Thursday, October 11, 2018

Locally-oriented training wanted

Lindam Group managing director Zuhura Muro

Lindam Group managing director Zuhura Muro speaks during the Mwananchi Thought Leadership Forum themed ‘Towards industrialisation: What are the opportunities and challenges?’ in Dar es Salaam last Thursday. PHOTO|FILE 

By Louis Kolumbia @Collouis1999 lkolumbia@tz.nationmedia.com

Dar es Salaam. Tanzania needs to develop vibrant and innovative human resources to enable it to realise its industrialisation goal, stakeholders say.

They said sound human resources should be developed to equip people with skills that would enable them to contribute accordingly to industrialisation.

They also called for a dialogue for Tanzanians to change their mindset and fully contribute to building the industrial economy.

They spoke about the importance of encouraging the youth to initiate projects to hasten the country’s attainment of the middle economy country by 2025.

They were speaking last Thursday during the Mwananchi Thought Leadership Forum whose theme was ‘Towards industrialisation: What are the opportunities and challenges?’

The forum was organised by Mwananchi Communications Limited (MCL) -- publishers of Mwananchi, The Citizen and Mwanaspoti newspapers -- in collaboration with ITV and Radio One.

Lindam Group managing director Zuhura Muro said Tanzania needed to develop farmers, fishermen, beekeepers and livestock keepers to play a significant role in building the industrial economy.

She warned against copying and pasting policies from Western countries as factors that led to industrialisation of those countries might not be applicable to Tanzania.

“We need to consider the Tanzanian perspective because 70 per cent of our people are engaged in agriculture, fishing, livestock keeping and beekeeping, and need support.”

Ms Muro, who also chairs the KCB Bank Tanzania Limited board of directors, said Tanzania was leading in sub-Saharan Africa in having vast land suitable for agriculture. Also, it has water bodies for fishing. Such great potential can contribute immensely to industrialisation if well exploited.

“We need to provide skills and technology to our people to benefit,” she said.

However, she noted that Tanzania erred by paying little attention to folk development centres to provide skills for adults to employ themselves. She was critical of the education system for concentrating on training people to do white-collar jobs.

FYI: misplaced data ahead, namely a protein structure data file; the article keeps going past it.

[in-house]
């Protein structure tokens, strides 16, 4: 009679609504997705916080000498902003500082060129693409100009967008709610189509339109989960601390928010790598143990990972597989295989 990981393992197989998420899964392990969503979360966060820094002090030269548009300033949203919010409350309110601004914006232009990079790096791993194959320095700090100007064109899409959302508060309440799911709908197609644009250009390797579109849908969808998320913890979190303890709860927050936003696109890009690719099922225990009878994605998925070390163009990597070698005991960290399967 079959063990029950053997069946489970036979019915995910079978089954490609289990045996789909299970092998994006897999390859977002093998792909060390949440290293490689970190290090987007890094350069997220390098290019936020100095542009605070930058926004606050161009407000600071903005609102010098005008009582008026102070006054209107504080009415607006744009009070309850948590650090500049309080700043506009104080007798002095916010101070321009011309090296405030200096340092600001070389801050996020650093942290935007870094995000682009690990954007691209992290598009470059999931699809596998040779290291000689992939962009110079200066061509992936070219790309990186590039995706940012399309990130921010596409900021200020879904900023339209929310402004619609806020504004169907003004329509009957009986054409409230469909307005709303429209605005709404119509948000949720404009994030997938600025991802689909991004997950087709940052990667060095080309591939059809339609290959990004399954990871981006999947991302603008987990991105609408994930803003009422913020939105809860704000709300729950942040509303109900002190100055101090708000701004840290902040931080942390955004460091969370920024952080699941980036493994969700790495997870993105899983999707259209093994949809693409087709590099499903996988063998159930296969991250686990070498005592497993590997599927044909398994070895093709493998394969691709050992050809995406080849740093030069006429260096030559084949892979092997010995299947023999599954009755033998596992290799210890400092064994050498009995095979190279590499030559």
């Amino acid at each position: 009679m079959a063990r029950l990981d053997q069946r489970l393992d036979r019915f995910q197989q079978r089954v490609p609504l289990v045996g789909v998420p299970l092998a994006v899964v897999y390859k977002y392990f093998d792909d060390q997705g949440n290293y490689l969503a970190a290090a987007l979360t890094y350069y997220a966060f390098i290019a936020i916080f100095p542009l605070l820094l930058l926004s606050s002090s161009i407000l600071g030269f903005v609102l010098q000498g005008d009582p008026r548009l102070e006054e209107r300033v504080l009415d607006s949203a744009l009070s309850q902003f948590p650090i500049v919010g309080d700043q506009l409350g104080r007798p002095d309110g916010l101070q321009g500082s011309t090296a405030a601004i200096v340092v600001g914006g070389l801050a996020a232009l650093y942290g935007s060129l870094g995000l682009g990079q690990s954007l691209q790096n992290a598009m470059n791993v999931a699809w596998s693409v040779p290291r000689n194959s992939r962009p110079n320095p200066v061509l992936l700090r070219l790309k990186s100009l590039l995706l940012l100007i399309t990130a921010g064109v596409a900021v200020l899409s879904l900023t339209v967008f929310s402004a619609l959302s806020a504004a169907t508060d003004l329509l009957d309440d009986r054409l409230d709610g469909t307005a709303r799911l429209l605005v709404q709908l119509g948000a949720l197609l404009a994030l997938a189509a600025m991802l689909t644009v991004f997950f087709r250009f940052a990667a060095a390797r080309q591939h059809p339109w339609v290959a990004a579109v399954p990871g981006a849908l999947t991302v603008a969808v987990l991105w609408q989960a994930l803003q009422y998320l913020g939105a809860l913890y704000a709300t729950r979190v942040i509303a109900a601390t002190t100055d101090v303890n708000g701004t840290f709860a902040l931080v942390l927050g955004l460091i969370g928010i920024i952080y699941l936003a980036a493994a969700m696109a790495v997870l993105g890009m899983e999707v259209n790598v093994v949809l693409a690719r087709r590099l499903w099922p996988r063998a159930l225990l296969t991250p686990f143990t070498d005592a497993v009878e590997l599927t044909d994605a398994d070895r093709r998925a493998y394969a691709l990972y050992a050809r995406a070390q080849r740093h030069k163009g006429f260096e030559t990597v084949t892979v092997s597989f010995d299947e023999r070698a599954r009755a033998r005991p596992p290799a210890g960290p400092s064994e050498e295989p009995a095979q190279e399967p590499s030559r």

She advised Tanzania to be careful in preparing its manpower. She said graduates from the middle colleges were highly demanded in building the industrial economy.

“Skills, knowledge and understanding given to Tanzanians should not render them casual labourers or encourage rural-urban migration. The expertise should enable them to strengthen the value chain in order to feed the industrial economy.”

The Institute of Management and Entrepreneurship Development chief executive director, Dr Donath Olomi, called on Tanzanians to change their mindset to contribute fully to building the industrial economy.

He proposed that a national dialogue be organised for people to know the importance of changing their mindset.

He said 80 per cent of people in the public and private sector who changed their mindsets had realised development goals.

“The country should adopt behavioural change campaigns, like those used for birth control, HIV/Aids and gender issues to build strong human resources to support the country’s industrial economy.”

A student from the Dar es Salaam Institute of Technology, Mr Noah Mahimbo, said the youth should be supported to implement projects on innovation.

He proposed that special programmes and systems be prepared to support innovation in higher learning institutions. “The present industrial revolution encourages the use of artificial intelligence, interaction of things and robots. Therefore, the youth should be encouraged to implement innovation projects to support the country’s industrialisation.”

Mr Alexander Njombe, from KPMG, supported the country’s demand for strong systems for innovation.

“The youth should be given opportunities to undertake innovation projects to enable them to establish startups that ultimately support anticipated industries. Innovation is a big thing because that is what the world demands,” he said. Urban and rural planning expert Paul Kitosi was concerned about the quality of human resources in the country. He said it was important for Tanzania to provide requisite skills for graduates.

He noted that in developed countries such as Germany, apart from normal universities, there were technical universities for providing people with skills used for strengthening industries.

“We are speaking of the industrial economy. Do we know how many plant operators are in the country to operate industrial machines? Do we know how many financial experts are there to analyse market trends in the industrial context?”

He criticised Tanzania Private Sector Foundation executive director Godfrey Simbeye for saying privately owned higher learning institutions outnumbered those owned by the public, without considering the quality of education provided.

He sought to know the government’s plans in developing Form Four and Form Six leavers, especially in providing technical education.

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